There comes a point in every expedition to Ravenloft Castle where the stalwart adventurers must seek out a certain Vistani woman for advice … and to have their “Tarokka” (a fantasy version of the Tarot) read. The cards drawn set the objectives of the expedition, and determine where certain random elements — like the fabled sun sword — can be found.
We have reached that point. Tonight we will visit the fortuneteller, get our futures told … and the real adventure will begin.
The Future is Online
In honor of our impending visit, I decided to go searching for some online Tarot cards. I should note that I in no way accept or embrace the supernatural mumbo jumbo that is fortune-telling as offering actual truthes in the real world … but these online Tarot decks and readings do make for amusing diversions.
No matter what you think of the mystical aspects of the Tarot, there’s no denying that the decks can be works of art. Llewellyn’s Tarot Readings features 12 different decks including Celtic Dragon, Quest Tarot, and Legend. There all works of art, and they can be used in seven different spreads, from “Past, Present Future” to “Planetary”.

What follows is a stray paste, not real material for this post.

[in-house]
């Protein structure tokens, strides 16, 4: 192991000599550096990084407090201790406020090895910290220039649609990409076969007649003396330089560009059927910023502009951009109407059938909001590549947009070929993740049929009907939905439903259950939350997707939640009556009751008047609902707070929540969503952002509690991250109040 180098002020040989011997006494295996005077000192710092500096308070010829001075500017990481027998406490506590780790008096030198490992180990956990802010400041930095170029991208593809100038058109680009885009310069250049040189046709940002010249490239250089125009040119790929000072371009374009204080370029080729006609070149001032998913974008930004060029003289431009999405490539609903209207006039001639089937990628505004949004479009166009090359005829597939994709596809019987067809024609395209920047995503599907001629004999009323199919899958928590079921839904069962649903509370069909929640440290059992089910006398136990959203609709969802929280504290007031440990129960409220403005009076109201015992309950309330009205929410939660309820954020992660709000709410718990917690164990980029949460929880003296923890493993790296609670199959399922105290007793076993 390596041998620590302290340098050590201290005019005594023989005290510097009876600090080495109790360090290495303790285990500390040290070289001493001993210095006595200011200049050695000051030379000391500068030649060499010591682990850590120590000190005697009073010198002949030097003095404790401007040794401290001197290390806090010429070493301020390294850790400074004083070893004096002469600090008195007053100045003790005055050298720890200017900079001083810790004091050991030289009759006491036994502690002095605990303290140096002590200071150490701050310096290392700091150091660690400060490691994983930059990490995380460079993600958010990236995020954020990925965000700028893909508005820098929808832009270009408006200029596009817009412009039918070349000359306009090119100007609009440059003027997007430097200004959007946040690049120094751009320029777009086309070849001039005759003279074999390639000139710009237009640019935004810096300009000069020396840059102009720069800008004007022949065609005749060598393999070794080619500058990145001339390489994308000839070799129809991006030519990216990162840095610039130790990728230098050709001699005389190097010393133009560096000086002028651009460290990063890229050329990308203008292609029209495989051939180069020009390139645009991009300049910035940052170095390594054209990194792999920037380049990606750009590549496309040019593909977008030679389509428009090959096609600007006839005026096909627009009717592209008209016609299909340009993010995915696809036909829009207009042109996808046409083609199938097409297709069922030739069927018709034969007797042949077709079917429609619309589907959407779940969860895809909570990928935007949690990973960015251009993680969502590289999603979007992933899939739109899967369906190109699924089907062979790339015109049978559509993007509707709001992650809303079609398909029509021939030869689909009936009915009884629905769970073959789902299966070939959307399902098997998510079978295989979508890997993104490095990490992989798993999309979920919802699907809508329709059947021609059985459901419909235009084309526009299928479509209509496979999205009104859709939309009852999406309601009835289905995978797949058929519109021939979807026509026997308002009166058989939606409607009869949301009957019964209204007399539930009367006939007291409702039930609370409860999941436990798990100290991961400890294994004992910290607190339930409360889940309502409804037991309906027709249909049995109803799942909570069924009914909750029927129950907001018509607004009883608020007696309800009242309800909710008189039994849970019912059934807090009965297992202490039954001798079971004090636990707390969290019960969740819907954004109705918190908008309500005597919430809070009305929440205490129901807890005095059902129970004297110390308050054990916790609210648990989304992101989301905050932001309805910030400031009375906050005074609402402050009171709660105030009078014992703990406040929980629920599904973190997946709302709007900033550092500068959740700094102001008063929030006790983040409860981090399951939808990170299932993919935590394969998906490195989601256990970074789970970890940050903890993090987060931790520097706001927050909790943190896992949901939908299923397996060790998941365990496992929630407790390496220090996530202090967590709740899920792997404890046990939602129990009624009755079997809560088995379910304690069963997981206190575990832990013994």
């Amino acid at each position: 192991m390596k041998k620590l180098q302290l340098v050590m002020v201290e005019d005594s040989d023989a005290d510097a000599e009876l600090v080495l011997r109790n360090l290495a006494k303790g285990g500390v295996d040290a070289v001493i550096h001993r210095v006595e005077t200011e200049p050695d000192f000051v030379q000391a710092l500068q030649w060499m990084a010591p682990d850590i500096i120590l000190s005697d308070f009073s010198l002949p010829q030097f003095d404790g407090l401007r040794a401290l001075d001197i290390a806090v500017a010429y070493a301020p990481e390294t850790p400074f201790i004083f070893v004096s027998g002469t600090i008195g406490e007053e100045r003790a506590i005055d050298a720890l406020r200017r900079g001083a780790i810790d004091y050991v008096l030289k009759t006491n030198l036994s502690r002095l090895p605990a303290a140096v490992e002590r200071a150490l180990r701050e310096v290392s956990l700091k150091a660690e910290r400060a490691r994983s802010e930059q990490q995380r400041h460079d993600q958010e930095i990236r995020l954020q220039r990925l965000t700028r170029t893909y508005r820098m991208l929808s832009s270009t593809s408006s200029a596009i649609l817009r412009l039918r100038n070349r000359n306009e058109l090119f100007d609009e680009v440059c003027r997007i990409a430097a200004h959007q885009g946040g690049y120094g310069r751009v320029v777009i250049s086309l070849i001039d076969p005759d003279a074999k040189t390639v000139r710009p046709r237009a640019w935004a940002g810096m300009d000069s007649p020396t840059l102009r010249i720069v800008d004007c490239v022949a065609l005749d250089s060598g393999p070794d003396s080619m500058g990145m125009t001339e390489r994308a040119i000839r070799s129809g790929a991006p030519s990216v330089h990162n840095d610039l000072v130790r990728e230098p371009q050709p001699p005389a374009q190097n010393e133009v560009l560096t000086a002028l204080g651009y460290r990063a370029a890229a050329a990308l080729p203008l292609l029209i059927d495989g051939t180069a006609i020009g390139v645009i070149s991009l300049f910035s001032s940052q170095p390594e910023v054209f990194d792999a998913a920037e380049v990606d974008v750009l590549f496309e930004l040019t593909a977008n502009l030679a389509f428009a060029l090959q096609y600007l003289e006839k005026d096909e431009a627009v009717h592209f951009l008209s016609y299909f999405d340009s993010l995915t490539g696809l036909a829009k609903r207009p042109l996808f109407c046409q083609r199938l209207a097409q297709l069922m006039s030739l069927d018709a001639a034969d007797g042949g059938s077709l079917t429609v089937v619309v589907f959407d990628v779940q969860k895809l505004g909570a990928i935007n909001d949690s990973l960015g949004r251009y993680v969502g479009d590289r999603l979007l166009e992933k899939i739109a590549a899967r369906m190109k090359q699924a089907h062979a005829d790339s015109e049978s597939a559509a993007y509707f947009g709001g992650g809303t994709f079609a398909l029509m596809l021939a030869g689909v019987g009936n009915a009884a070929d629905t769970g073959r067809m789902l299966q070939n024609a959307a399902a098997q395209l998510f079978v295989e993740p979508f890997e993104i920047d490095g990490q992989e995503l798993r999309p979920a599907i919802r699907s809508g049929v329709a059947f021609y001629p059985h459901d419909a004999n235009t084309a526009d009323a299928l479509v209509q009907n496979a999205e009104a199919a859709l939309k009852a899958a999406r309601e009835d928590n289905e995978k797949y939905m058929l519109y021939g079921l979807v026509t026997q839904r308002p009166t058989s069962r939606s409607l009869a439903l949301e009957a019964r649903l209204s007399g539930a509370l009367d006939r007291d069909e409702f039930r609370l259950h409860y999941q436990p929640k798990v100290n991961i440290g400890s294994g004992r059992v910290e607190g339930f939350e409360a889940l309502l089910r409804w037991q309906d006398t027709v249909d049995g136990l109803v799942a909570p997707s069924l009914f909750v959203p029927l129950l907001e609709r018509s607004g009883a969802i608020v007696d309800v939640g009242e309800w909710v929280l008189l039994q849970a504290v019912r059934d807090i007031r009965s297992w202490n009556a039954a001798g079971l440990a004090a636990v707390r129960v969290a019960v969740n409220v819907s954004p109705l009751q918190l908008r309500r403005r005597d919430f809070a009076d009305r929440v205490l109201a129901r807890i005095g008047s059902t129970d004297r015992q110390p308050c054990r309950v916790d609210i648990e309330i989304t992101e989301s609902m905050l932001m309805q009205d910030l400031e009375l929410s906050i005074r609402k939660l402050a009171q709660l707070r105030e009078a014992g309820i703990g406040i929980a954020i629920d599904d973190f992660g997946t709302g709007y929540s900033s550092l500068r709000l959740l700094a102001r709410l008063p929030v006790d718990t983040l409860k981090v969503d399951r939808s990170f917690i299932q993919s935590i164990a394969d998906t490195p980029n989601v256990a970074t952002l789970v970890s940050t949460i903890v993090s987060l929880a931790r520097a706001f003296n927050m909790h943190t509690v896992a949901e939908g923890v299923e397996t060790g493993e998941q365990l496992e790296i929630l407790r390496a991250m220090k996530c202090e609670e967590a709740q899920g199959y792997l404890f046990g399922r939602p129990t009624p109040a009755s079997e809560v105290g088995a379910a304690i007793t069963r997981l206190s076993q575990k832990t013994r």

Tarotpedia is an online encyclopedia dedicated to every aspect of the Tarot, from cards to decks, to usage to history.
IF you’re trying to figure out what all these cards mean so you can read your own Tarot futures, check out Learn Tarot, which offers a free online course on reading tarot cards.
Itching to make your Ravenloft game even more authentic? Then buy a copy of the Ravenloft Tarokka Deck from White Wolf games, a 79 card illustrated deck of cards. Unfortunately I couldn’t find any pictures of the cards online.
A Fool’s Errand
A Fool’s Errand is one of my favorite computer games of all time. It’s a story/puzzle game for the Macintosh that was released in 1988. It features the story of a Fool who is on an epic quest inspired by the Holy Grail-style Tarot cards. Each puzzle ties into the Tarot in some way, and run the gamut from jigsaw puzzles to crosswords to cryptographic challenges to simple video games.
The game’s still available for download from the author’s web site in Windows, Macintosh and Amiga (yes, Amiga) formats. You have to jump through several hoops to get these games running after all this time (and Intel Macs can’t run the game at all, because it requires Classic mode, which they no longer support) but if you have a little time, it’s worth checking out.